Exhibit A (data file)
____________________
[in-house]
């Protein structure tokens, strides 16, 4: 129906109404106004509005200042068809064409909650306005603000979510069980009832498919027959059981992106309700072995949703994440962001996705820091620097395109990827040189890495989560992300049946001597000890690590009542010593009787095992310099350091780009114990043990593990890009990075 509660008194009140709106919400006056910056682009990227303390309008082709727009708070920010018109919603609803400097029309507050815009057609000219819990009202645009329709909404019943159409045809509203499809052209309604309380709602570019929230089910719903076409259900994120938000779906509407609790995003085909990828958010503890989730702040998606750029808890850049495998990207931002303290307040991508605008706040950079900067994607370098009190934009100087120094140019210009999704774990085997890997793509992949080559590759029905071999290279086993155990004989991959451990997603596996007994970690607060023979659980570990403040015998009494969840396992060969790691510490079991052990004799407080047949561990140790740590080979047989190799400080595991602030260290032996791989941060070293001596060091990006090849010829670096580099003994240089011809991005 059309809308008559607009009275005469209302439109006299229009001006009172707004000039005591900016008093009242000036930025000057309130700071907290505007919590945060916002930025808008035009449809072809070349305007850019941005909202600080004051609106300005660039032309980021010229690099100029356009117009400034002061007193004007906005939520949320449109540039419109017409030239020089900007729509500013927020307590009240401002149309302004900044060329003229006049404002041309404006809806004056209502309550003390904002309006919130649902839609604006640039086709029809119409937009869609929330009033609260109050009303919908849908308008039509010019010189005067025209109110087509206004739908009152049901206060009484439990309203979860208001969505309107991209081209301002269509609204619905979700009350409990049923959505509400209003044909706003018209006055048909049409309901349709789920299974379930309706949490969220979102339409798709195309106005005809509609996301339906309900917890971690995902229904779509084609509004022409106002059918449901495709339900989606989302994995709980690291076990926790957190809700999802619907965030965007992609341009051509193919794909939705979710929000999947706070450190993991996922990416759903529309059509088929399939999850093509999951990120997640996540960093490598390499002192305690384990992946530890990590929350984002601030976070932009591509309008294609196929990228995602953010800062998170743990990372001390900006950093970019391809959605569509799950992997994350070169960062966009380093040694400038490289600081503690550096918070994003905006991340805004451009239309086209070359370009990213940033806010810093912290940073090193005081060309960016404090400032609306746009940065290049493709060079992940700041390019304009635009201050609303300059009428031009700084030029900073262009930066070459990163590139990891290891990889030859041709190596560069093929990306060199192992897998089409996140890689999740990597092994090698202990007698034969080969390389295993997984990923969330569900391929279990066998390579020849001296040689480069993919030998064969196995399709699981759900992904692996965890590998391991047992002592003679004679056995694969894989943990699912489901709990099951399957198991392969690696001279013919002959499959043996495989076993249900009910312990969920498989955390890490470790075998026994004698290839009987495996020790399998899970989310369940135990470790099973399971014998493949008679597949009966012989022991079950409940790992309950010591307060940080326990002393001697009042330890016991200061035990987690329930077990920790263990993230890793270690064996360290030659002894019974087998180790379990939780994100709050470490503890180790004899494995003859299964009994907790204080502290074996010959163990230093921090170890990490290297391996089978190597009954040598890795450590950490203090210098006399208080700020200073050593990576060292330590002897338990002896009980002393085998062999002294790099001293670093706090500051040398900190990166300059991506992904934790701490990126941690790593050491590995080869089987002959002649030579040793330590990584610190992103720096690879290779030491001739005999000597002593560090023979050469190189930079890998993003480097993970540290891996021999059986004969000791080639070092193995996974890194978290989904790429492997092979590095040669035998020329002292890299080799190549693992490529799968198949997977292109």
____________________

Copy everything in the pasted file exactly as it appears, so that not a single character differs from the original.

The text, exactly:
[in-house]
């Protein structure tokens, strides 16, 4: 129906109404106004509005200042068809064409909650306005603000979510069980009832498919027959059981992106309700072995949703994440962001996705820091620097395109990827040189890495989560992300049946001597000890690590009542010593009787095992310099350091780009114990043990593990890009990075 509660008194009140709106919400006056910056682009990227303390309008082709727009708070920010018109919603609803400097029309507050815009057609000219819990009202645009329709909404019943159409045809509203499809052209309604309380709602570019929230089910719903076409259900994120938000779906509407609790995003085909990828958010503890989730702040998606750029808890850049495998990207931002303290307040991508605008706040950079900067994607370098009190934009100087120094140019210009999704774990085997890997793509992949080559590759029905071999290279086993155990004989991959451990997603596996007994970690607060023979659980570990403040015998009494969840396992060969790691510490079991052990004799407080047949561990140790740590080979047989190799400080595991602030260290032996791989941060070293001596060091990006090849010829670096580099003994240089011809991005 059309809308008559607009009275005469209302439109006299229009001006009172707004000039005591900016008093009242000036930025000057309130700071907290505007919590945060916002930025808008035009449809072809070349305007850019941005909202600080004051609106300005660039032309980021010229690099100029356009117009400034002061007193004007906005939520949320449109540039419109017409030239020089900007729509500013927020307590009240401002149309302004900044060329003229006049404002041309404006809806004056209502309550003390904002309006919130649902839609604006640039086709029809119409937009869609929330009033609260109050009303919908849908308008039509010019010189005067025209109110087509206004739908009152049901206060009484439990309203979860208001969505309107991209081209301002269509609204619905979700009350409990049923959505509400209003044909706003018209006055048909049409309901349709789920299974379930309706949490969220979102339409798709195309106005005809509609996301339906309900917890971690995902229904779509084609509004022409106002059918449901495709339900989606989302994995709980690291076990926790957190809700999802619907965030965007992609341009051509193919794909939705979710929000999947706070450190993991996922990416759903529309059509088929399939999850093509999951990120997640996540960093490598390499002192305690384990992946530890990590929350984002601030976070932009591509309008294609196929990228995602953010800062998170743990990372001390900006950093970019391809959605569509799950992997994350070169960062966009380093040694400038490289600081503690550096918070994003905006991340805004451009239309086209070359370009990213940033806010810093912290940073090193005081060309960016404090400032609306746009940065290049493709060079992940700041390019304009635009201050609303300059009428031009700084030029900073262009930066070459990163590139990891290891990889030859041709190596560069093929990306060199192992897998089409996140890689999740990597092994090698202990007698034969080969390389295993997984990923969330569900391929279990066998390579020849001296040689480069993919030998064969196995399709699981759900992904692996965890590998391991047992002592003679004679056995694969894989943990699912489901709990099951399957198991392969690696001279013919002959499959043996495989076993249900009910312990969920498989955390890490470790075998026994004698290839009987495996020790399998899970989310369940135990470790099973399971014998493949008679597949009966012989022991079950409940790992309950010591307060940080326990002393001697009042330890016991200061035990987690329930077990920790263990993230890793270690064996360290030659002894019974087998180790379990939780994100709050470490503890180790004899494995003859299964009994907790204080502290074996010959163990230093921090170890990490290297391996089978190597009954040598890795450590950490203090210098006399208080700020200073050593990576060292330590002897338990002896009980002393085998062999002294790099001293670093706090500051040398900190990166300059991506992904934790701490990126941690790593050491590995080869089987002959002649030579040793330590990584610190992103720096690879290779030491001739005999000597002593560090023979050469190189930079890998993003480097993970540290891996021999059986004969000791080639070092193995996974890194978290989904790429492997092979590095040669035998020329002292890299080799190549693992490529799968198949997977292109």